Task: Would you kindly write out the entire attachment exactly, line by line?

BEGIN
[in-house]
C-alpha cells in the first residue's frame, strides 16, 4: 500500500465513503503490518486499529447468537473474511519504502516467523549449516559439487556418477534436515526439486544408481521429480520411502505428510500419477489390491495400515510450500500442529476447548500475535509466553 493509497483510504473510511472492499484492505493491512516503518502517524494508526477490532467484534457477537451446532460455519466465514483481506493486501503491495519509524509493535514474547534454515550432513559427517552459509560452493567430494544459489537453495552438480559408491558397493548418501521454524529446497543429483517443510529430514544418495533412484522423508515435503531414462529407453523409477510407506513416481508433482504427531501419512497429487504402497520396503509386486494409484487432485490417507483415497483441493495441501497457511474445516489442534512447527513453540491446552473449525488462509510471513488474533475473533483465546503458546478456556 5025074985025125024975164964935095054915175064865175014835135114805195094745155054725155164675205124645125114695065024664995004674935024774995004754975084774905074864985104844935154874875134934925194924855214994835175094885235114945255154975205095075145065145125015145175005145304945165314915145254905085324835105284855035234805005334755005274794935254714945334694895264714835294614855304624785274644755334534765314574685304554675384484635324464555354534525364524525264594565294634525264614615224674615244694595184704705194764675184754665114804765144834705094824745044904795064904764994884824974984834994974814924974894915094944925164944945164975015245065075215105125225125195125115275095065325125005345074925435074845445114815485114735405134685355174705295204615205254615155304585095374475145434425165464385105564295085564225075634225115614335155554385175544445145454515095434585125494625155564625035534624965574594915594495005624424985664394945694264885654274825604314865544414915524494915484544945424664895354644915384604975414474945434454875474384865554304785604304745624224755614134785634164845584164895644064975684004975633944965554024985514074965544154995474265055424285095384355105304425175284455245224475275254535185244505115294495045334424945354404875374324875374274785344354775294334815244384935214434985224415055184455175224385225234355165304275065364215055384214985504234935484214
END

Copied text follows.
[in-house]
C-alpha cells in the first residue's frame, strides 16, 4: 500500500465513503503490518486499529447468537473474511519504502516467523549449516559439487556418477534436515526439486544408481521429480520411502505428510500419477489390491495400515510450500500442529476447548500475535509466553 493509497483510504473510511472492499484492505493491512516503518502517524494508526477490532467484534457477537451446532460455519466465514483481506493486501503491495519509524509493535514474547534454515550432513559427517552459509560452493567430494544459489537453495552438480559408491558397493548418501521454524529446497543429483517443510529430514544418495533412484522423508515435503531414462529407453523409477510407506513416481508433482504427531501419512497429487504402497520396503509386486494409484487432485490417507483415497483441493495441501497457511474445516489442534512447527513453540491446552473449525488462509510471513488474533475473533483465546503458546478456556 5025074985025125024975164964935095054915175064865175014835135114805195094745155054725155164675205124645125114695065024664995004674935024774995004754975084774905074864985104844935154874875134934925194924855214994835175094885235114945255154975205095075145065145125015145175005145304945165314915145254905085324835105284855035234805005334755005274794935254714945334694895264714835294614855304624785274644755334534765314574685304554675384484635324464555354534525364524525264594565294634525264614615224674615244694595184704705194764675184754665114804765144834705094824745044904795064904764994884824974984834994974814924974894915094944925164944945164975015245065075215105125225125195125115275095065325125005345074925435074845445114815485114735405134685355174705295204615205254615155304585095374475145434425165464385105564295085564225075634225115614335155554385175544445145454515095434585125494625155564625035534624965574594915594495005624424985664394945694264885654274825604314865544414915524494915484544945424664895354644915384604975414474945434454875474384865554304785604304745624224755614134785634164845584164895644064975684004975633944965554024985514074965544154995474265055424285095384355105304425175284455245224475275254535185244505115294495045334424945354404875374324875374274785344354775294334815244384935214434985224415055184455175224385225234355165304275065364215055384214985504234935484214